First Auditing Is Over. What Is Next?
Congratulations! A journey of a thousand miles begins with a single step. Gaining control of your data flow and operations cannot be easy and achieved in one day or with a single review. Get ready for new actions! As you have just finished your first major audit, you might be wondering, "What is next?". Read this article to get some inspiration to continue moving forward towards transparency and accountability.
Do not stop auditing. First and foremost, do not stop auditing. Instead of putting the auditing program on hold until the next meeting with certified auditors, schedule regular in-house audits. On-going monitoring does not need to be as detailed as the one you perform quarterly or twice a year. There is no need to review all assets or perform access tests every day, just create a feasible monitoring plan and stick to it. Incorporating smaller but efficient audits in your day-to-day routine will help you stay on top of changes in your organization while still saving time and effort. For example, if you have a fellow internal auditing department, agree on the Cygna Auditor reports and widgets that you will review and how often, set a schedule for investigating user activity-related cases, and configure alerts to be notified on critical changes. Even being the only auditor or security officer in the company, dedicate at least thirty minutes per day to assess your environment with Cygna Auditor. Grasping control of everyday activities will save you much time during the next major audit.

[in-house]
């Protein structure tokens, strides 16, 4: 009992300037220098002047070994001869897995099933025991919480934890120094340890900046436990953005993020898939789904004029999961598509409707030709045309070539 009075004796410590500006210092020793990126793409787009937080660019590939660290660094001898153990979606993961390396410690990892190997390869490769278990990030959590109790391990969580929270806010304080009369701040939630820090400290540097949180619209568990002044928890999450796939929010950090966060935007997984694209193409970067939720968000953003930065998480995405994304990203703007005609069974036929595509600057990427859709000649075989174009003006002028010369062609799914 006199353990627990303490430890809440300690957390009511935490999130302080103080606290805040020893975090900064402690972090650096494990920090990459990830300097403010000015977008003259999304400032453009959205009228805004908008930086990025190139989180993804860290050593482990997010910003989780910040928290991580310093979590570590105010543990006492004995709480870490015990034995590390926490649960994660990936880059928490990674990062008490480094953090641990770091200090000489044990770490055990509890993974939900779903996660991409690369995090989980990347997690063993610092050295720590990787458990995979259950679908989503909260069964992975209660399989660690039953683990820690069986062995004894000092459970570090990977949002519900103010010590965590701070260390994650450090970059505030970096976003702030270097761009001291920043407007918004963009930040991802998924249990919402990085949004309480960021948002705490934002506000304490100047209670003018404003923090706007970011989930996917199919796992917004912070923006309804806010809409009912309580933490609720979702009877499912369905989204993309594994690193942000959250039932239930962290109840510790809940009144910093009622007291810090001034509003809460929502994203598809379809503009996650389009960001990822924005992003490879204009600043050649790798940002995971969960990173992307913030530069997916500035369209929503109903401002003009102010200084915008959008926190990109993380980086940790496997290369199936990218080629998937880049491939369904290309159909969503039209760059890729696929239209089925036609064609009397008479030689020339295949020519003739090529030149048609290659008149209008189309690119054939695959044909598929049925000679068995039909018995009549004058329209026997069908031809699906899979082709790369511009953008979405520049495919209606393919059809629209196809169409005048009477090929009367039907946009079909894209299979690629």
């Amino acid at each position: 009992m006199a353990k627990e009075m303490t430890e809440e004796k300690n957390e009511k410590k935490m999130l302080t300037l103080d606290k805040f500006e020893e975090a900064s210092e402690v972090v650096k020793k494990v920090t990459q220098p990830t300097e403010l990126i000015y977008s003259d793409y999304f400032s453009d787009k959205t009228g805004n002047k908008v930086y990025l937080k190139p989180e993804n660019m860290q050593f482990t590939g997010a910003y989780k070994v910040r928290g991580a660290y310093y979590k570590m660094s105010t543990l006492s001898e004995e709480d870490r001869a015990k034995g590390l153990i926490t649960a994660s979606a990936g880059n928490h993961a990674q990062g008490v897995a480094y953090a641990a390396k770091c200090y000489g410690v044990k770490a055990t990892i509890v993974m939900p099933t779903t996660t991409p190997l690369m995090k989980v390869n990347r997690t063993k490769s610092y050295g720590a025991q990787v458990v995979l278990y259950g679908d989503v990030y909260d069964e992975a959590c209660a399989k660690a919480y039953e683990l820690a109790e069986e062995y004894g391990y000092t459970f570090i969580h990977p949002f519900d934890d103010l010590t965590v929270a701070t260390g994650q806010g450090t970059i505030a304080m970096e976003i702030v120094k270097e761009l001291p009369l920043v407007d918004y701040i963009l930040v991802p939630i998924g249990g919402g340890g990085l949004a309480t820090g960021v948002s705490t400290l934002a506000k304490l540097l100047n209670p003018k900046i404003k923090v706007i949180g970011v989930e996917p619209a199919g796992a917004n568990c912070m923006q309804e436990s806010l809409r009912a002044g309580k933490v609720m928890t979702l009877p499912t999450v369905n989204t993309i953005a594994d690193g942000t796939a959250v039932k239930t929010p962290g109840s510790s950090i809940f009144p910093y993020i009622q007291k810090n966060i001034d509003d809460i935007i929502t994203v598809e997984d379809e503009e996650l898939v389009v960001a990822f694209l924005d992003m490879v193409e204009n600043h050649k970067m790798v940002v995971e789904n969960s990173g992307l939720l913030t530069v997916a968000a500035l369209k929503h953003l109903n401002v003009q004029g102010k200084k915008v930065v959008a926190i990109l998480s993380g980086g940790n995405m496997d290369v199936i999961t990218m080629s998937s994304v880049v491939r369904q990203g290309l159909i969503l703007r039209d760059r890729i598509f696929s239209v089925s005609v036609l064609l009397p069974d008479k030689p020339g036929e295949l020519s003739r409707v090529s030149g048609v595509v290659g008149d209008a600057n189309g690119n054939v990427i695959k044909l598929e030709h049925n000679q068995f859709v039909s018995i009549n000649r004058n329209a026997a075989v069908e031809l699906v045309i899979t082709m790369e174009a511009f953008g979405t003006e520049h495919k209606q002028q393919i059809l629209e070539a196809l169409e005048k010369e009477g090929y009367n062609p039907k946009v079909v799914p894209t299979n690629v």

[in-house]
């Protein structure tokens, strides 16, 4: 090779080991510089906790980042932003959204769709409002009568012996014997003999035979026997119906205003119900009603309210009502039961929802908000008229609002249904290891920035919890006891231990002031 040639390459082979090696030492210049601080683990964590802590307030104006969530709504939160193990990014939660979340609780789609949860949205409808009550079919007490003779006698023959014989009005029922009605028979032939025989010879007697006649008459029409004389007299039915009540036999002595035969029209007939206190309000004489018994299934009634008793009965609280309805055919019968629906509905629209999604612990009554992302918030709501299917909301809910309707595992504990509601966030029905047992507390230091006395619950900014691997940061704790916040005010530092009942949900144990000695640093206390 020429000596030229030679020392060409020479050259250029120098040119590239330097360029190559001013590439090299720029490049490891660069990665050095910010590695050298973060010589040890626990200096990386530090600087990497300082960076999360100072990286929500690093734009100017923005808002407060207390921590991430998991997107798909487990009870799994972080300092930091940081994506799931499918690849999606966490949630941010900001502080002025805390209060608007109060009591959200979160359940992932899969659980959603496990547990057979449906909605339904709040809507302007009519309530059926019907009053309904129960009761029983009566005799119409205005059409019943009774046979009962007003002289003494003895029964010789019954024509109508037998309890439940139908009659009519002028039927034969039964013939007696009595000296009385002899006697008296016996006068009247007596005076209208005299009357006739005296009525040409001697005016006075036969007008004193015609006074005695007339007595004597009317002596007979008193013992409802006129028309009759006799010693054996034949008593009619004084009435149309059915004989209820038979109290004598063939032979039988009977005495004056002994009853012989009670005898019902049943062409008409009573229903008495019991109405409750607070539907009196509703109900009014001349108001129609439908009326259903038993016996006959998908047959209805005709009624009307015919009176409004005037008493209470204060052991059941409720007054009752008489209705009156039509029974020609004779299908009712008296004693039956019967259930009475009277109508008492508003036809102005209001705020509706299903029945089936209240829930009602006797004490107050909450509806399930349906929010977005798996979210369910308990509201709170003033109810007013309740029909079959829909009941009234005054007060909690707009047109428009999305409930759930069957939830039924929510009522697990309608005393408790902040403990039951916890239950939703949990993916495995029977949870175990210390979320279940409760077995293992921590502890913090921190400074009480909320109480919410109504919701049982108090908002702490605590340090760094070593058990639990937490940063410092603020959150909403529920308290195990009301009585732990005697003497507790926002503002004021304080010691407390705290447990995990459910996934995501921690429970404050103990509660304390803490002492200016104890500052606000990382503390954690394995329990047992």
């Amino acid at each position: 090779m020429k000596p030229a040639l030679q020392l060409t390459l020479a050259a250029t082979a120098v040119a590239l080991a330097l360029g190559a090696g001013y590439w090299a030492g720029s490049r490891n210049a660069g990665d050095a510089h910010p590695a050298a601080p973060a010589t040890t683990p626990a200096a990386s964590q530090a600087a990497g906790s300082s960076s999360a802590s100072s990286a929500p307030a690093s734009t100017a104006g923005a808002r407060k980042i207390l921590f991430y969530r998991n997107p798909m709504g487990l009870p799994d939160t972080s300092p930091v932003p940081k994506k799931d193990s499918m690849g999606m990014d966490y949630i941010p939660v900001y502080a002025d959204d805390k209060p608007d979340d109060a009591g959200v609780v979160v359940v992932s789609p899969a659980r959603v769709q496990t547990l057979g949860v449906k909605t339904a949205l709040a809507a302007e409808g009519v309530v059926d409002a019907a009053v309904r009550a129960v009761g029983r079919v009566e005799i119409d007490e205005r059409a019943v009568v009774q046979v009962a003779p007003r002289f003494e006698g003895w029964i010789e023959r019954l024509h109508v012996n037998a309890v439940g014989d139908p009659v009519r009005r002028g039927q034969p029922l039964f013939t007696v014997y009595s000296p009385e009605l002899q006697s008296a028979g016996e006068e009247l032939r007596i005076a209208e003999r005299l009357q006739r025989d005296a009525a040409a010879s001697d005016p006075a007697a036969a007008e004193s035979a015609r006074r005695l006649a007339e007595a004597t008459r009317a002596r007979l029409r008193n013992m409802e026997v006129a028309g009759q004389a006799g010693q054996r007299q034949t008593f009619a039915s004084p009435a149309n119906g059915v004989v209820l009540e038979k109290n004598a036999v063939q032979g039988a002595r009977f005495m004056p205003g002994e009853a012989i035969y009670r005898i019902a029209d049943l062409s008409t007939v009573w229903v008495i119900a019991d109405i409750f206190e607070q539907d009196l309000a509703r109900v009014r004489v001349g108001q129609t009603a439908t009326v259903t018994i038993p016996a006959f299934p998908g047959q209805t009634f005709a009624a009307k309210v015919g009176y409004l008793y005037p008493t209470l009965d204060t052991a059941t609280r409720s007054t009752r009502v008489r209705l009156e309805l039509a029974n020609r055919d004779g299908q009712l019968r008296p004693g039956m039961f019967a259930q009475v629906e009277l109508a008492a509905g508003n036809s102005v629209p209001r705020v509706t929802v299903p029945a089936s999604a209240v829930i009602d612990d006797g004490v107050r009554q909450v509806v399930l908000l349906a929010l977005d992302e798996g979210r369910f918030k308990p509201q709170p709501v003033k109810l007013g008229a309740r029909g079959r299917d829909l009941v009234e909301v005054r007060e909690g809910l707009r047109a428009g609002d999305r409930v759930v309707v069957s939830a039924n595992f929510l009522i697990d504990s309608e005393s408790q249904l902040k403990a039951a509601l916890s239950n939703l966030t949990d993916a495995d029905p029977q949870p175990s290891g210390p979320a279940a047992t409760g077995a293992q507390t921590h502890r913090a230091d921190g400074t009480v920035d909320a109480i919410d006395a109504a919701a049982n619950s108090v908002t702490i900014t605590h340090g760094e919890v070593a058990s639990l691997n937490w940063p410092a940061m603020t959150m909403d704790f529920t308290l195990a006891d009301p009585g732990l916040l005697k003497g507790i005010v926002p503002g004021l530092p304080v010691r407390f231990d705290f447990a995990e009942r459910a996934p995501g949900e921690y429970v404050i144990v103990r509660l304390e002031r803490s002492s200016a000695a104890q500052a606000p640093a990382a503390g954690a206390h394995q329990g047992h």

Regularly review your policies and assets. As your company and its operations change over time, do not hesitate to review your current regulatory policies. Are they still relevant to your organization? Efficient? What about the assets you monitor? Have the business critical assets changed? Feel free to introduce improvements such as adding new activities to your control framework or excluding data from auditing if you no longer consider it important. Make sure to keep your auditing procedures documented and log changes. Maintaining a comprehensive description of your auditing framework is equally important as following it. Otherwise, how would you know the path you follow and goals you pursue?
Monitor your industry. Security standards continue evolving and every so often the industry adopts newer standards or best practices. Keep up to date with these changes.
Communicate. Your role of internal auditor empowers you not only to keep track of data flow and supervise your colleagues but also promote communication and spread awareness why auditing and security matters. In a company where employees are proactive and concerned about digital security, the chances of account compromise or data breach are much lower than in a company that performs audits silently and does not provide any security training for general employees.
Iterate. Move towards transparency and accountability in smaller steps, iterations. Over and over again, set new auditing goals, reevaluate your policies, check your critical assets, implement new requirements and best practices, and never ever stop auditing.
Though management is in charge of implementing and maintaining security controls, you, as an internal auditor, are given the authority to constantly validate compliance with internal and external standards and advise on possible improvements to company's operations. So take the most out the time while you are in-between major compliance audits and use it to enhance your organization's security and business efficiency.